Simplified Public Procurement during COVID-19: The analysis of basic data and risks of corruption

29 Mar, 2022

Transparency International Georgia, funded by the Open Society Foundations, presents a report analyzing simplified public procurement and corruption risks.

From June 1, 2020, to December 31, 2021, Georgia’s government agencies signed up to 21,000 large simplified public procurement contracts with a total value of up to GEL 1.7 billion. Simplified procurements on Covid-19-related needs amounted to about GEL 715 million. Out of the GEL 1.7 billion, GEL 1.2 billion was spent on the grounds of holding an event of state and public importance and urgent necessity.

Out of the simplified public procurements of GEL 1.7 billion, donors of the Georgian Dream and the presidential candidate supported by the party, Salome Zurabishvili, obtained contracts worth GEL 156 million. This amount was distributed among 210 companies and 11 natural persons that donated more than GEL 14 million – directly or through their affiliates – to the Georgian Dream in the years 2013-2021, including up to GEL 5 million after the start of the pandemic.

Without the public procurements directly related to the pandemic, the companies of the ruling party donors got up to 17% of all simplified public procurement contracts signed with private companies.  

From June 1, 2020, to December 31, 2021, direct procurement contracts worth GEL 9 million were obtained by 192 newly founded companies (less than six months after their registration). Among them, 22 companies were awarded contracts within 10 days after their founding. For example, the state-owned Crop Management Company awarded a contract worth GEL 900,000 to DGL Company six days after it was founded.

It is mainly local municipalities that are distinguished by awarding contracts to newly founded companies. The participation of newly founded companies in public procurements, especially in simplified procurements, increases the risks of corruption and raises questions about the quality of goods or services provided.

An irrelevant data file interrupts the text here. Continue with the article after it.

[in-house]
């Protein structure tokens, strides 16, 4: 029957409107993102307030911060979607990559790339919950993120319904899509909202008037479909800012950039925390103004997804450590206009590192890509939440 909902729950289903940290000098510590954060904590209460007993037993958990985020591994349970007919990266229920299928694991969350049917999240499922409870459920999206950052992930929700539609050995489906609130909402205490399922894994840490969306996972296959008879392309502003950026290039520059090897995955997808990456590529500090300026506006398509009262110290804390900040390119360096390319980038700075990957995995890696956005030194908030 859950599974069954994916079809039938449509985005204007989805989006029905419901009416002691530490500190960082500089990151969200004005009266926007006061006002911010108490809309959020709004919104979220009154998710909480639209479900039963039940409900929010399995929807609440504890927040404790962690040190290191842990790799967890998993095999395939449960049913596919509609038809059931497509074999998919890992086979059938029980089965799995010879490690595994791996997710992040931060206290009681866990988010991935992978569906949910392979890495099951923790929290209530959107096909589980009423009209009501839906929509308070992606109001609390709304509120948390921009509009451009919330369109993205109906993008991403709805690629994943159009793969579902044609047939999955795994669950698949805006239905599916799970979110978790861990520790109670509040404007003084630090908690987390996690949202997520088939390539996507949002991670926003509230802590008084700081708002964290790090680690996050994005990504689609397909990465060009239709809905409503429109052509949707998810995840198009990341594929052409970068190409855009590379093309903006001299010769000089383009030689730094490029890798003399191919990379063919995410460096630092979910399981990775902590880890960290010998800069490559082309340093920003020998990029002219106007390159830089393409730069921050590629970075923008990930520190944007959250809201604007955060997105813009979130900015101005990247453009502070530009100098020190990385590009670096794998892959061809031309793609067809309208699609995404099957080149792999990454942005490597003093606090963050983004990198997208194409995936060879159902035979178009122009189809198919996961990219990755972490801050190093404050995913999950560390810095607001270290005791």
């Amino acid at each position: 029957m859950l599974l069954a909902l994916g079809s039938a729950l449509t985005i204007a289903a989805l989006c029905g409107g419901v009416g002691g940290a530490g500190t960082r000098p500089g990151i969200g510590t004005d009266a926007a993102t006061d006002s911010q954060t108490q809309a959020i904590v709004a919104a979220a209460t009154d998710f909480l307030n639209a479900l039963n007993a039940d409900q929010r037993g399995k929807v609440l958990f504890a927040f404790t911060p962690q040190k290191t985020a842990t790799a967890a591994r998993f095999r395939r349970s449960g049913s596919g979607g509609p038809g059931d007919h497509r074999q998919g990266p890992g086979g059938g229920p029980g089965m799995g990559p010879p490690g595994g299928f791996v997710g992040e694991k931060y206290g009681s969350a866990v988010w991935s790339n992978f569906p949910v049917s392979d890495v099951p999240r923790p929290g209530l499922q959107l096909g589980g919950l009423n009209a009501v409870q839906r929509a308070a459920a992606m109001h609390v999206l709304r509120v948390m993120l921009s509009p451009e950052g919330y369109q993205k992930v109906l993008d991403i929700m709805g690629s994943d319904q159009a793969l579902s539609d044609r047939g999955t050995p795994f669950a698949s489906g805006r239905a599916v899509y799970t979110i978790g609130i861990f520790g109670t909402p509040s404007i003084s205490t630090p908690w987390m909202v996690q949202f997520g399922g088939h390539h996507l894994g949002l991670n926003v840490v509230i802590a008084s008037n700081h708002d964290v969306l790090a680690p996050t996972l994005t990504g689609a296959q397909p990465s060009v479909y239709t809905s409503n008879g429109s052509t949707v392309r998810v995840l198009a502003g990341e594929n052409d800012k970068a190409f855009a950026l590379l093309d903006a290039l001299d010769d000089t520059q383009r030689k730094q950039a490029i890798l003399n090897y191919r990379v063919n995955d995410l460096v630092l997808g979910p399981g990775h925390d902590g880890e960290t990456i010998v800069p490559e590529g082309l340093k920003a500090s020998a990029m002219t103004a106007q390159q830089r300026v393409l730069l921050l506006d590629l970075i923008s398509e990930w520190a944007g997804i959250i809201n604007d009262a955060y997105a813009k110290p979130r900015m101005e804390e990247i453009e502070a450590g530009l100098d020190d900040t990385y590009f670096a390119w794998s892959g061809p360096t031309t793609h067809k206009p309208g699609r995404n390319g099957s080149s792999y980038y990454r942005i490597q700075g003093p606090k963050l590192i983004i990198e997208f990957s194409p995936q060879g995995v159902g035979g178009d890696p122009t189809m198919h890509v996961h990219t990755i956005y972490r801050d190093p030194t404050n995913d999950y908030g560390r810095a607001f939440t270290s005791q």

As for simplified public procurement objects, the largest amount – GEL 486 million – was spent on healthcare services, which mainly encompassed the treatment of Covid patients, which is followed by the procurement of construction works, with GEL 276 million. About GEL 152 million was spent on renting hotels as quarantine spaces and “Covid-19 hotels”.

The largest amount – GEL 355 million – was spent by the LEPL National Health Agency through simplified public procurement. This agency concludes contracts for the treatment of Covid-19 patients in medical establishments.

As for suppliers, the highest amount – GEL 44 million – was received by JSC Evex Hospitals, which was followed by Academician Nikoloz Kipshidze Central University Clinic LLC, with GEL 27 million.

Large suppliers also included state LEPLs and LLCs, as well as N(N)LEs[1]. They obtained contracts with a total value of up to GEL 355 million during the pandemic.


  • Investigative agencies should take more interest in public procurement contracts that contain signs of corruption;
  • When using simplified procurement, the contracting authority should be obligated to substantiate and make it publicly known on what basis it selected the supplier;
  • Contracting authorities should refrain from awarding simplified procurement contracts to newly founded, inexperienced companies as much as possible, or substantiate such decisions with a higher  standard than usual;
  • The State Procurement Agency should have stricter approaches while permitting simplified public procurement.

[1] Non-Entrepreneurial (Non-commercial) Legal Entity